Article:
# [Maxima] Questions on modular arithmetic functions in rat3a.lisp

Stavros Macrakis macrakis at alum.mit.edu
Thu Jun 21 13:47:34 CDT 2012

```The current code gives a warning for non-prime moduli, but I believe that
positive integer non-primes behave just fine for addition, subtraction, and
multiplication.  But of course with a non-prime modulus, there are non-zero
zero-divisors, so division is problematic.

I suppose non-integer moduli could be defined in the same way, i.e. a MODOP
b == mod(a OP b,M), but I'm not sure it's terribly useful to have a global
modulus like that.

-s

On Thu, Jun 21, 2012 at 6:17 PM, Richard Fateman
<fateman at eecs.berkeley.edu>wrote:

> On 6/21/2012 6:35 AM, Camm Maguire wrote:
>
>> Greetings!
>>
>> 1) The comments indicate that modulus is nil or positive.  Is it always
>> an integer?
>>
> All uses of modular arithmetic in the existing code assume that the
> modulus is
> a prime positive integer.  The system refuses to allow  modulus:2.5;   it
> also
> gives a warning for modulus:20,  a non-prime.  It goes into an infinite
> loop for modulus:-45.  (a bug...)
>
>
>  2) The comments indicate that if modulus is non-nil, the arguments to
>> ctimes (et.al. ?) are numberp and less than modulus.
>>
> proper elements should be less than  modulus/2  in abs val.  except if
> modulus = 2, then the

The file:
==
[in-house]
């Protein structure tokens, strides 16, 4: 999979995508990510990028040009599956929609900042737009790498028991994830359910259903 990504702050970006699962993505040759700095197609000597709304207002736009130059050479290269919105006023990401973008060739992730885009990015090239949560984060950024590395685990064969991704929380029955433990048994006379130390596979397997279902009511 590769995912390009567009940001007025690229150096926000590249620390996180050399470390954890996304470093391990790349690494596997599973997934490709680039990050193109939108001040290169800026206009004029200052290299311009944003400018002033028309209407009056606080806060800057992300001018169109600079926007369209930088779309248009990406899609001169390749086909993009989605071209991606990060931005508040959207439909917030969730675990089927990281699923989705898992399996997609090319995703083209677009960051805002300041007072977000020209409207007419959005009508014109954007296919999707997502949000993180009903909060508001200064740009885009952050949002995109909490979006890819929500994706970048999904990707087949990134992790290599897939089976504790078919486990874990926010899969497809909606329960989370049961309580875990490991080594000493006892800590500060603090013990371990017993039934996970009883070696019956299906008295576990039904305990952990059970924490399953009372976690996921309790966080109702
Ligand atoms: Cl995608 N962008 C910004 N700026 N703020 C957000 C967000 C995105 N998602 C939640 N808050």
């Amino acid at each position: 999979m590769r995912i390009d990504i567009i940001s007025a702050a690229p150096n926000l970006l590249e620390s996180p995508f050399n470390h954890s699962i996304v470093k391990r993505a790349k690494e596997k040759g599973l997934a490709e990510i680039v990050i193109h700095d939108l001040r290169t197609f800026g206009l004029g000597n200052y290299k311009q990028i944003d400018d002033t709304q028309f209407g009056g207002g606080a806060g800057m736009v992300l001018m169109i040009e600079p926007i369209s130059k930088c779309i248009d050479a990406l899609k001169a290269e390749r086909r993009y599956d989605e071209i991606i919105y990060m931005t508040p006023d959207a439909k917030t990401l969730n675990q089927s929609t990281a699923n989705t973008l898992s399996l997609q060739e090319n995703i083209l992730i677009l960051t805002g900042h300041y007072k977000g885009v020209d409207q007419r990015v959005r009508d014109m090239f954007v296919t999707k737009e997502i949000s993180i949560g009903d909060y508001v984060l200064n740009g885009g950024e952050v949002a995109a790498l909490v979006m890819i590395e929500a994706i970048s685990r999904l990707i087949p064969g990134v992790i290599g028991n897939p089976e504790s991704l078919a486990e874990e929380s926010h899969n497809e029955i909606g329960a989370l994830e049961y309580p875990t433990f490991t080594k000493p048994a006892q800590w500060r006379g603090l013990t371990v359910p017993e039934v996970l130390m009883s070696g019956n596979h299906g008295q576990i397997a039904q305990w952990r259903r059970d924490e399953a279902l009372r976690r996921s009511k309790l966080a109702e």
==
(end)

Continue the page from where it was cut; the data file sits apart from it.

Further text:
> two proper elements are 0,1.
> e.g. modulo 5, the numbers are -2,-1,0,1,2.
>
> If ctimes is given numbers outside that range the result should be in that
> range.
>
>
>   Are they in fact
>> integers?
>>
>
> They are integers.  It is somewhat unlikely that someone comes up with a
> meaningful
> interpretation of non-integer here, that makes good use of the rest of the
> mechanisms.
>
>   Are they bounded from below?
>>
> the result is bounded from below by half the modulus.
>
>  3) GCL has a C implementation of ctimes which balances modular
>> arithmetic between -modulus/2 and modulus/2.  The generic lisp version
>> seems only to implement the upper bound.
>>
> That then is a mistake.
>
>   Is there a reason for this?
>>
> Probably it is an error if SBCL does not use a balanced representation..
>
>  Is the modular balancing necessary?
>>
> It is possible to use any sequential set of numbers, e.g.   0,1,2,3,4
> modulus=5, and build a system around that choice.  The balanced choice has
> a few conveniences
> such as some calculations over the integers mod <some huge prime>  look
> exactly like the
> calculations over the integers.
>
>
>  4) Why is bctimes/rem used in cbexpt instead of ctimes/mod?
>>
>
>  bctimes is faster because it doesn't need to check to see if modulus =
> nil .  It is called repeatedly
> from within the expt program.
>
>
> If there is an interest in making these programs run fast, it may be
> worthwhile to separate
> out the case of
> modulus <=  2*(most-positive-fixnum)
>
> where the arithmetic can be done in registers etc.
>
> This is in fact the most common case and is presumably slowed down by the
> prospect of
> ever encountering a bignum modulus.
>
> See  the code in the reciprocal  in rat3a, as an example.  But if you want
> to code other stuff in C
> as was done by Bill Schelter for GCL, that would make some things faster.
> Whether one would
> notice it depends on how much rational polynomial arithmetic was being
> used.
>
> RJF
>
>
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